Data normalization is required for any experiment to reach a valid conclusion, particularly when variation in sample quantity is involved. For real-time cellular metabolic analysis using Agilent Seahorse XF technology, the cell quantity per well is a commonly accepted reference value for data normalization. It can be assessed directly by cell counting or indirectly by measuring biomolecules such as total protein or genomic DNA. The Agilent Seahorse XF Imaging and Normalization system integrates XF technology with a Cytation 1/5 Cell Imaging Multi-Mode reader (BioTek Instruments, Inc). In this configuration, the Cytation 1/5 is controlled by the new Agilent Seahorse XF Imaging and Cell Counting software, which provides a simplified, automated, and validated solution for microscopic image-based cell counting. This turnkey solution includes 1) in-situ administration of a cell membrane-permeable nuclear staining compound (i.e. Hoechst 33342), 2) automated imaging and cell counting optimized for XF assays, and 3) synchronization of images and cell counts into XF result files in Wave software. This solution provides an efficient and reliable method of normalization with a seamless and rapid workflow for XF Analyzer users.
Cytation 5 Cell Imaging Multi-Mode Reader
Cytation 5 is a modular, upgradable multi-mode reader that combines automated digital microscopy and conventional microplate detection. Cytation 5 includes filter- and monochromator-based detection; the microscopy module provides up to 60x magnification in fluorescence, brightfield, color brightfield and phase contrast. Incubation to 65 °C, shaking and Gen5 software are standard.
Watch this video to learn more about the complete Cytation line of cell imaging multi-mode readers.
Signal and gain optimization are crucial for optimal assay performance when running an Agilent MitoXpress or pHXtra soluble metabolic sensor assay for the first time. As further described in the kit User Guides, the ratio of the signal from a well containing the metabolic sensor and a blank well (S:B) is used as a metric to estimate whether the optimal settings were chosen.
We recommend that MitoXpress Xtra assays should have at least a S:B of 3. Dual-read TRF measurements, as enabled for many BioTek Multi-Mode readers, are the optimal detection mode for the MitoXpress Xtra Assay and will often deliver S:B ratios well over 3. However, optimization of gain settings is still recommended for optimal assay experience. The simplest way to optimize gain settings for MitoXpress Xtra assays using Gen5 is to follow these steps:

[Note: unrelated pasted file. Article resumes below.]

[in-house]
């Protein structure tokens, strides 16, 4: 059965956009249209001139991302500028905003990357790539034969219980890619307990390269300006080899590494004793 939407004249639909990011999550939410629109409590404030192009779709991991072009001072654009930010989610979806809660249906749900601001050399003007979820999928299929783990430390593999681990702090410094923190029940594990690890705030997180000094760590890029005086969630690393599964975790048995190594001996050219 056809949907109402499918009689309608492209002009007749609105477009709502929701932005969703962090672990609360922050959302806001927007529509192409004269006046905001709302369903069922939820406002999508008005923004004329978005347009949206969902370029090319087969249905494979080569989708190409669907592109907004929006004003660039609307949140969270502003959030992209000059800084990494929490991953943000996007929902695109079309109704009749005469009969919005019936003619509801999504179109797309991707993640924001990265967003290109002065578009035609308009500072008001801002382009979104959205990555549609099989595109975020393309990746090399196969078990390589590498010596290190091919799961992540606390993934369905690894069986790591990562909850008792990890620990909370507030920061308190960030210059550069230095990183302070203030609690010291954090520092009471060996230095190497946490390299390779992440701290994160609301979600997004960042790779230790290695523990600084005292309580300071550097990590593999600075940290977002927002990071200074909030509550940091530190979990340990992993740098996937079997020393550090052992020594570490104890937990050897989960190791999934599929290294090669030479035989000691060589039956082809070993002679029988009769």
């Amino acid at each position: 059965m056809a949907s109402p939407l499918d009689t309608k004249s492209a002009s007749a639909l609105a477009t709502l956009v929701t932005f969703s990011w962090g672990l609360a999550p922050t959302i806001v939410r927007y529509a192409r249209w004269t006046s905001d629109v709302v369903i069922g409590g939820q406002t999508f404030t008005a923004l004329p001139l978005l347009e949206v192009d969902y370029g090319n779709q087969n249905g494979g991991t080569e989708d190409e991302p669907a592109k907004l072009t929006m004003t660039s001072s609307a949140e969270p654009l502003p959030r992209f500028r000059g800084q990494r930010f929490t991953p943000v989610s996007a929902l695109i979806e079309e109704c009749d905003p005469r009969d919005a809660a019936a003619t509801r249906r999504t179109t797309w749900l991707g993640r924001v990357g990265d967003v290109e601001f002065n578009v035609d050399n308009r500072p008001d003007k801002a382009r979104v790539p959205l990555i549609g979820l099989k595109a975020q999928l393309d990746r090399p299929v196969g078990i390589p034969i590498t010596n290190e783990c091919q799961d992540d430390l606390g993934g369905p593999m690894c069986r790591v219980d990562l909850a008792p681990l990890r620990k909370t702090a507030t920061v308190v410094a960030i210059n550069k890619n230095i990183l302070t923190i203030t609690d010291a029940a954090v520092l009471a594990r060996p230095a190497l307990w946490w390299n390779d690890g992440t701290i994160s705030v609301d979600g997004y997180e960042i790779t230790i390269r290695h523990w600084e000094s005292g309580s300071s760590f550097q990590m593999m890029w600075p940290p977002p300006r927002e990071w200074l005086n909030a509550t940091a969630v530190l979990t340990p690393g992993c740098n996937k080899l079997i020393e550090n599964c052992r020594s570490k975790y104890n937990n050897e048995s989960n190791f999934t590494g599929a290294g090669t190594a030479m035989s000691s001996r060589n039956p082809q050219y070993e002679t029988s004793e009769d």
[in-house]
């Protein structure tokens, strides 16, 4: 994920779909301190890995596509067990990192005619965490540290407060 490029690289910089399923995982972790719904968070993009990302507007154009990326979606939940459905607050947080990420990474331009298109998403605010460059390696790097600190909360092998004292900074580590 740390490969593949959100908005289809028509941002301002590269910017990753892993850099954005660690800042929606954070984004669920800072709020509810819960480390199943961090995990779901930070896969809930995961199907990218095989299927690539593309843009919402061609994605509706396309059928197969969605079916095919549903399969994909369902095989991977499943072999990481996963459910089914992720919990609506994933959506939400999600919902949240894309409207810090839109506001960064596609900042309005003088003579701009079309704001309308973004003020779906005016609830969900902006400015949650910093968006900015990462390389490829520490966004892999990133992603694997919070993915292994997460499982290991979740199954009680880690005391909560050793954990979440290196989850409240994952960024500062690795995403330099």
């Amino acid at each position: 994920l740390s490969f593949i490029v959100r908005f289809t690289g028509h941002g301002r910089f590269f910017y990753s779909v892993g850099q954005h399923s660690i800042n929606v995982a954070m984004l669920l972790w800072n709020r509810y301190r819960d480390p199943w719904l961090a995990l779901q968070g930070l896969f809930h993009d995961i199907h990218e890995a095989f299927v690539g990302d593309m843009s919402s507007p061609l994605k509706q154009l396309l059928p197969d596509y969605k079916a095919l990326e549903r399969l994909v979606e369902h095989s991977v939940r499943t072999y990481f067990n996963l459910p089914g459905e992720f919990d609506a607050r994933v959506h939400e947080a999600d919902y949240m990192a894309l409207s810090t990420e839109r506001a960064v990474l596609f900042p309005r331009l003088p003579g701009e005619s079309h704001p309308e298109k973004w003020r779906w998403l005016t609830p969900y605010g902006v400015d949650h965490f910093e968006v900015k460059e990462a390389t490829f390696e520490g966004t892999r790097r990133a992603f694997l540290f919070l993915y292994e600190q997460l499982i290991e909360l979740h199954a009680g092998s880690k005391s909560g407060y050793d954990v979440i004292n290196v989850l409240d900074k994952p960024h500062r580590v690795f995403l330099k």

- Open Gain setting options for first TRF step (30_30); select “Automatic Gain Adjustment” and choose wells containing MitoXpress Xtra (but no cells); select “Scale to Low Wells” and set Scale Value to 18000 (or 18% of the maximum intensity for your reader) (Fig.A). Open Gain setting options for second TRF step (70_30); Ensure that the second read (70_30) is set to “Use first filter set gain From FIRST Read Step.”
- Read the wells kinetically for 20 mins to get a stable signal then check the S:B ratio using the pre-defined reduction tab (Fig. B) without causing any signal overflow. If the S:B is <3 proceed to manual adjustment of the gain settings or refer to the kit User Manual.
The gain parameter can be adjusted by repeating the procedure, but for each experiment, only one gain setting should be chosen for both TRF read steps and during the entire kinetic run to ensure correct data reduction.
Mitochondria are important cellular organelles responsible for crucial maintenance of energy homeostasis through actions such as ATP generation via oxidative phosphorylation and beta-oxidation of short- and long- chain fatty acids. A variety of measures can be performed to assess the function of mitochondria, including visualizing and quantifying altered mitochondrial membrane potential (MMP). Sustained aberrations in balanced membrane potential (inward transport of cations and outward transport of anions) reflect abnormal physiological conditions. Depolarization may result in targeting of mitochondria for mitophagy and hyperpolarization can coincide with cellular changes that result in necrosis or apoptosis. Therefore, assessment of prolonged changes in polarization may provide insight into these occurrences in your cells. A common method for measurement of mitochondrial membrane potential includes addition of cationic fluorescent probes to cells and image capture.